Kuhn Fine Arts Gallery
The Kuhn Fine Arts Gallery serves the The Ohio State University at Marion students, faculty, staff and Marion community. The Kuhn Gallery is located off the main lobby at the east entrance of Morrill Hall located at 1465 Mount Vernon Avenue, Marion, Ohio 43302. The gallery is free and open to the public.
Due to renovations in Morrill Hall, the gallery will be closed until Autumn 2018 semester.
"A Curious Confluence" by Janis Mars Wunderlich & Paul Scott Page
This is the first time that we have exhibited together. We met later in life after both raising families with other partners. Our coming together was unexpected and a bit curious but very welcome as we both longed for partners who appreciated our art making, thirst for adventure, and drive to challenge ourselves.
Janis has been working studio artist for 27 years and has exhibited nationally and internationally. Her work has been acquired by many private collectors and museums and has been featured on the cover of art magazines and books. Janis was a featured artist in the Internationally distributed documentary, “Who Does She Think She Is? She received a Bachelor of Fine Arts degree from Brigham Young University and a Master of Fine Arts degree from The Ohio State University. Janis is an Assistant Professor of Art at Monmouth College.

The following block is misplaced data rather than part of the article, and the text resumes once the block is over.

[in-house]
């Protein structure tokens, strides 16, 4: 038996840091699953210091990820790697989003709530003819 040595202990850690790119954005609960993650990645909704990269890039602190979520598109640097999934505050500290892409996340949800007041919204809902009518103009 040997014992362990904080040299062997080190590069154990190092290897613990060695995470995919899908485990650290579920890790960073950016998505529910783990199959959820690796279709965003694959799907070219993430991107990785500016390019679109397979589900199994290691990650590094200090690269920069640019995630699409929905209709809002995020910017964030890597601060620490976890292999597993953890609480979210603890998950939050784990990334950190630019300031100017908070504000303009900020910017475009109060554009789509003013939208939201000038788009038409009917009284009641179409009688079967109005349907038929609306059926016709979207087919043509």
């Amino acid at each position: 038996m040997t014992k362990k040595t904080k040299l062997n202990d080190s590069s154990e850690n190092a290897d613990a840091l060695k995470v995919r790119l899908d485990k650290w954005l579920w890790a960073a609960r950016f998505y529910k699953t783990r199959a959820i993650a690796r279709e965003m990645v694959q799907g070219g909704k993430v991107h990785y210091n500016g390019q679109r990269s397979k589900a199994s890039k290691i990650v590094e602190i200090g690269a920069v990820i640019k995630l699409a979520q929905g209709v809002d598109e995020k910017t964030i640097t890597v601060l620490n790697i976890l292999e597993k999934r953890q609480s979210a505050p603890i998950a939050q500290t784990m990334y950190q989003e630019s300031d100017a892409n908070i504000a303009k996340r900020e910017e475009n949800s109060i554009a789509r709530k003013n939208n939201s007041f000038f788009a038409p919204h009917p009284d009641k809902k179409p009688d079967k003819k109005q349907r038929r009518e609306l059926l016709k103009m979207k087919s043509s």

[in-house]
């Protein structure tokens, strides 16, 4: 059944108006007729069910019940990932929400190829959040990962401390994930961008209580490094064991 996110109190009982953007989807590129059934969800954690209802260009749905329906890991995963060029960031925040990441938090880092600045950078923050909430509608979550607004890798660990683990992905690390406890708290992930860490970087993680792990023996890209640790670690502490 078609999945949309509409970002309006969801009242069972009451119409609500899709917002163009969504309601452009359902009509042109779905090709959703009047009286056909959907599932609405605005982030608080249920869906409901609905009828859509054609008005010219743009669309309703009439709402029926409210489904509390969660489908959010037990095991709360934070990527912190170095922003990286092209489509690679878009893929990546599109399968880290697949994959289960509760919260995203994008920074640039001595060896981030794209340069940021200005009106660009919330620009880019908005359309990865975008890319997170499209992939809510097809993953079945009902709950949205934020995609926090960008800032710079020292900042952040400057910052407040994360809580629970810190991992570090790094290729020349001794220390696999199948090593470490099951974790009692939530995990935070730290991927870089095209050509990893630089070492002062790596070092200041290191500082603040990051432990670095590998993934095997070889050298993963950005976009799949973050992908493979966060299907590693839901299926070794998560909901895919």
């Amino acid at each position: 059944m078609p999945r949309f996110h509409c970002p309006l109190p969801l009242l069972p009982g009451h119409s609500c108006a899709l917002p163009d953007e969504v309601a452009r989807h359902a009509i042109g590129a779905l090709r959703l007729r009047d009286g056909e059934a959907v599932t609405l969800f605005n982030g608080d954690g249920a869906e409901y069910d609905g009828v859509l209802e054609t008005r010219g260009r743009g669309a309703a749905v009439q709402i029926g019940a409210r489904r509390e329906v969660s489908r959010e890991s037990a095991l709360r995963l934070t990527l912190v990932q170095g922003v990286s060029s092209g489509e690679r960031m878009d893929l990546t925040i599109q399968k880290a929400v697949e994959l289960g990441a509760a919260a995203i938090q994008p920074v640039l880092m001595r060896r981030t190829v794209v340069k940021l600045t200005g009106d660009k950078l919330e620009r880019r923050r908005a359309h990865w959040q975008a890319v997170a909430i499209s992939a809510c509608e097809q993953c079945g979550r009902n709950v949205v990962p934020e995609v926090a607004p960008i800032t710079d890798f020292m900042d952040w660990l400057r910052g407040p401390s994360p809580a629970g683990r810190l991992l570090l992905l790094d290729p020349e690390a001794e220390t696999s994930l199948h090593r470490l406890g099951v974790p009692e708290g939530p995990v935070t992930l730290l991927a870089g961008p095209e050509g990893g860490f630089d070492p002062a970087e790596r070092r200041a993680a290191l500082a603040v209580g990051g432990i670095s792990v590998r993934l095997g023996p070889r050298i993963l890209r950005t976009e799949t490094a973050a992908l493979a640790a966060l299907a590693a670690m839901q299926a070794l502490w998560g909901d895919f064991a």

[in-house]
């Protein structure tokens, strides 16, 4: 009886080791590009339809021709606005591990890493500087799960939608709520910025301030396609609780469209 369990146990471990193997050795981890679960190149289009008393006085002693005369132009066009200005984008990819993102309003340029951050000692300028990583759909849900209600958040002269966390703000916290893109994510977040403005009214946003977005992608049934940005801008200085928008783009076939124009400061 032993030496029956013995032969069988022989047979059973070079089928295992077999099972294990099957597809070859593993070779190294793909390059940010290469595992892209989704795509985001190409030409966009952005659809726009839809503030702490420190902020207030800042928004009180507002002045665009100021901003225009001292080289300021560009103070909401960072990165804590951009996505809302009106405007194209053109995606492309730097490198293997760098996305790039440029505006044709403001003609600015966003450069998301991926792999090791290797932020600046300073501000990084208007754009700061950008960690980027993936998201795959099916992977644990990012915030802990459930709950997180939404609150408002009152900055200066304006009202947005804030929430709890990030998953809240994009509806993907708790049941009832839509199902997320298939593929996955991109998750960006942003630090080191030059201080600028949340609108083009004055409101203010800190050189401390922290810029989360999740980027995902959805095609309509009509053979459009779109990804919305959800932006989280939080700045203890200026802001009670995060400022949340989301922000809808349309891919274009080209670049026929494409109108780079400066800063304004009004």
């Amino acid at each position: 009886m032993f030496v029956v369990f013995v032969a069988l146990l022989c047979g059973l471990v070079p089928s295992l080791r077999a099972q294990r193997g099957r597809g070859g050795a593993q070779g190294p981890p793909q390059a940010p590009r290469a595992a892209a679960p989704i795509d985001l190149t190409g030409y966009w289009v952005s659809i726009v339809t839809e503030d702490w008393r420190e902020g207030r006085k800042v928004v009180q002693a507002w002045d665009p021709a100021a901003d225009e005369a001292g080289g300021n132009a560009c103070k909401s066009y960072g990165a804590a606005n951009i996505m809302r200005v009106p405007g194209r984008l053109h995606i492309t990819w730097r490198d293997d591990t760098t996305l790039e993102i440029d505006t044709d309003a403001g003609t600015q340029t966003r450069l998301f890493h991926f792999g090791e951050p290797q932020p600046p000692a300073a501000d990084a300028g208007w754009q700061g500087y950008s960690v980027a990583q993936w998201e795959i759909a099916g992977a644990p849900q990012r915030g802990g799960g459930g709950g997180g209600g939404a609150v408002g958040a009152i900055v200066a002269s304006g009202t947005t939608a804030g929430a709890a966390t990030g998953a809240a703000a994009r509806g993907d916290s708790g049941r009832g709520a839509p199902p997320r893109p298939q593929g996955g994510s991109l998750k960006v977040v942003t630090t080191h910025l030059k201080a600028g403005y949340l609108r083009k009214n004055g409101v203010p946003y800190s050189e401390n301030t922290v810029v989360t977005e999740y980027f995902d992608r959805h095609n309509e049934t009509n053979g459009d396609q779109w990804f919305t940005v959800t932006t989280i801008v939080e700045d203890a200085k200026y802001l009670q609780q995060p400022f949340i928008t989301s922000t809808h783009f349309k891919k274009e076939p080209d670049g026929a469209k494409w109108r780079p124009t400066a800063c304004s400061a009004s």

Scott (aka Paul Scott) has been actively making photograph since he picked up an old Kodak Brownie as a young child. He has exhibited widely and received a Bachelor of Fine Arts degree from Utah State University and a Master of Fine Arts degree from The Ohio State University. Scott is currently teaching photography and other art courses for Monmouth College, Carl Sandburg college, and Ashland University.
"My work explores the curious complexities and contrast that exist in personal relationships. My experience as a mother, daughter, friend, and partner inspire playful and poignant imagery depicting the challenges and contrasts of human interaction." ~Janis Mars Wunderlich
"Marcel Duchamp appropriated an industrially produced, quotidian object in order to redefine the cognitive and epistemological status of the aesthetic object. I am doing the same with ordinary buildings and street scenes. I present commonplace views of urbanity as an aesthetic object; the photography. I have an unabashed concern for aesthetics grounded in a conceptual basis." ~Paul Scott Page
"Alice Avenue" by Fritz Kappler